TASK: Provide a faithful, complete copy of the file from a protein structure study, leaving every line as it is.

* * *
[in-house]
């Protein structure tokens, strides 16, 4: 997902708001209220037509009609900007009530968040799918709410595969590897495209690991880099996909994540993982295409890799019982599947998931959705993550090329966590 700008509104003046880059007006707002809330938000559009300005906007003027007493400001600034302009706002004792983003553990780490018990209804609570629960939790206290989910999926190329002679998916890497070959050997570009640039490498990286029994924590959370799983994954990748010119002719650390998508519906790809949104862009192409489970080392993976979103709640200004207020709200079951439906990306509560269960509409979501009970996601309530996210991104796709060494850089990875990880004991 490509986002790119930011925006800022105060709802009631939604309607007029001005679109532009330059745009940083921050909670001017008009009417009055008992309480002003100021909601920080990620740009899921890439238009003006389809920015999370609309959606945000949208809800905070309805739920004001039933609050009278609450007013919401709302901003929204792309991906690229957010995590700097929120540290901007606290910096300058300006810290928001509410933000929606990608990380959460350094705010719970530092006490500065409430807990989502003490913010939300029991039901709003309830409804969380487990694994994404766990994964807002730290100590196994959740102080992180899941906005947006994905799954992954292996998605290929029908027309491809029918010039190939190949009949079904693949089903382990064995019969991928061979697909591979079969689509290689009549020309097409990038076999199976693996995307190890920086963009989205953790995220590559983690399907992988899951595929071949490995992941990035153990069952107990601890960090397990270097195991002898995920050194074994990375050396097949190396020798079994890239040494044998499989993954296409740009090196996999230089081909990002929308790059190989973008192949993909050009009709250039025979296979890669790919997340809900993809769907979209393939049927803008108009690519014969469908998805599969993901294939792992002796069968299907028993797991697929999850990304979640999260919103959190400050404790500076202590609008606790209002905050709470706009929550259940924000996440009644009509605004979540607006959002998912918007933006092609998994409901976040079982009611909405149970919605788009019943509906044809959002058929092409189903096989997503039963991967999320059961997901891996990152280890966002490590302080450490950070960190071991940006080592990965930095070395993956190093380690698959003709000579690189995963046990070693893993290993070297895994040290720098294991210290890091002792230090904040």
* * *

[in-house]
């Protein structure tokens, strides 16, 4: 997902708001209220037509009609900007009530968040799918709410595969590897495209690991880099996909994540993982295409890799019982599947998931959705993550090329966590 700008509104003046880059007006707002809330938000559009300005906007003027007493400001600034302009706002004792983003553990780490018990209804609570629960939790206290989910999926190329002679998916890497070959050997570009640039490498990286029994924590959370799983994954990748010119002719650390998508519906790809949104862009192409489970080392993976979103709640200004207020709200079951439906990306509560269960509409979501009970996601309530996210991104796709060494850089990875990880004991 490509986002790119930011925006800022105060709802009631939604309607007029001005679109532009330059745009940083921050909670001017008009009417009055008992309480002003100021909601920080990620740009899921890439238009003006389809920015999370609309959606945000949208809800905070309805739920004001039933609050009278609450007013919401709302901003929204792309991906690229957010995590700097929120540290901007606290910096300058300006810290928001509410933000929606990608990380959460350094705010719970530092006490500065409430807990989502003490913010939300029991039901709003309830409804969380487990694994994404766990994964807002730290100590196994959740102080992180899941906005947006994905799954992954292996998605290929029908027309491809029918010039190939190949009949079904693949089903382990064995019969991928061979697909591979079969689509290689009549020309097409990038076999199976693996995307190890920086963009989205953790995220590559983690399907992988899951595929071949490995992941990035153990069952107990601890960090397990270097195991002898995920050194074994990375050396097949190396020798079994890239040494044998499989993954296409740009090196996999230089081909990002929308790059190989973008192949993909050009009709250039025979296979890669790919997340809900993809769907979209393939049927803008108009690519014969469908998805599969993901294939792992002796069968299907028993797991697929999850990304979640999260919103959190400050404790500076202590609008606790209002905050709470706009929550259940924000996440009644009509605004979540607006959002998912918007933006092609998994409901976040079982009611909405149970919605788009019943509906044809959002058929092409189903096989997503039963991967999320059961997901891996990152280890966002490590302080450490950070960190071991940006080592990965930095070395993956190093380690698959003709000579690189995963046990070693893993290993070297895994040290720098294991210290890091002792230090904040």